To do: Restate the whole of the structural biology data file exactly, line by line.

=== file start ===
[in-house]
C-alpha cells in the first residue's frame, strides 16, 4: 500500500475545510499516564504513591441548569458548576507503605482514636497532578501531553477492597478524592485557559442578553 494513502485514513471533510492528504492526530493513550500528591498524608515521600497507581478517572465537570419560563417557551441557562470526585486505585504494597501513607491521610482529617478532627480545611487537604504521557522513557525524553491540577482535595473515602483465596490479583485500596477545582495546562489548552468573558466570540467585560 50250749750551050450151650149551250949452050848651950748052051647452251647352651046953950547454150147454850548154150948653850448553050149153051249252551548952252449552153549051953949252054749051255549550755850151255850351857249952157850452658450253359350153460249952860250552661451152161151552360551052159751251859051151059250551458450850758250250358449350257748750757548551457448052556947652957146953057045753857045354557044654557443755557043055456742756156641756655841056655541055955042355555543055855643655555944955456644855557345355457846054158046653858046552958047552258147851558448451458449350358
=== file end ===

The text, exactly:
[in-house]
C-alpha cells in the first residue's frame, strides 16, 4: 500500500475545510499516564504513591441548569458548576507503605482514636497532578501531553477492597478524592485557559442578553 494513502485514513471533510492528504492526530493513550500528591498524608515521600497507581478517572465537570419560563417557551441557562470526585486505585504494597501513607491521610482529617478532627480545611487537604504521557522513557525524553491540577482535595473515602483465596490479583485500596477545582495546562489548552468573558466570540467585560 50250749750551050450151650149551250949452050848651950748052051647452251647352651046953950547454150147454850548154150948653850448553050149153051249252551548952252449552153549051953949252054749051255549550755850151255850351857249952157850452658450253359350153460249952860250552661451152161151552360551052159751251859051151059250551458450850758250250358449350257748750757548551457448052556947652957146953057045753857045354557044654557443755557043055456742756156641756655841056655541055955042355555543055855643655555944955456644855557345355457846054158046653858046552958047552258147851558448451458449350358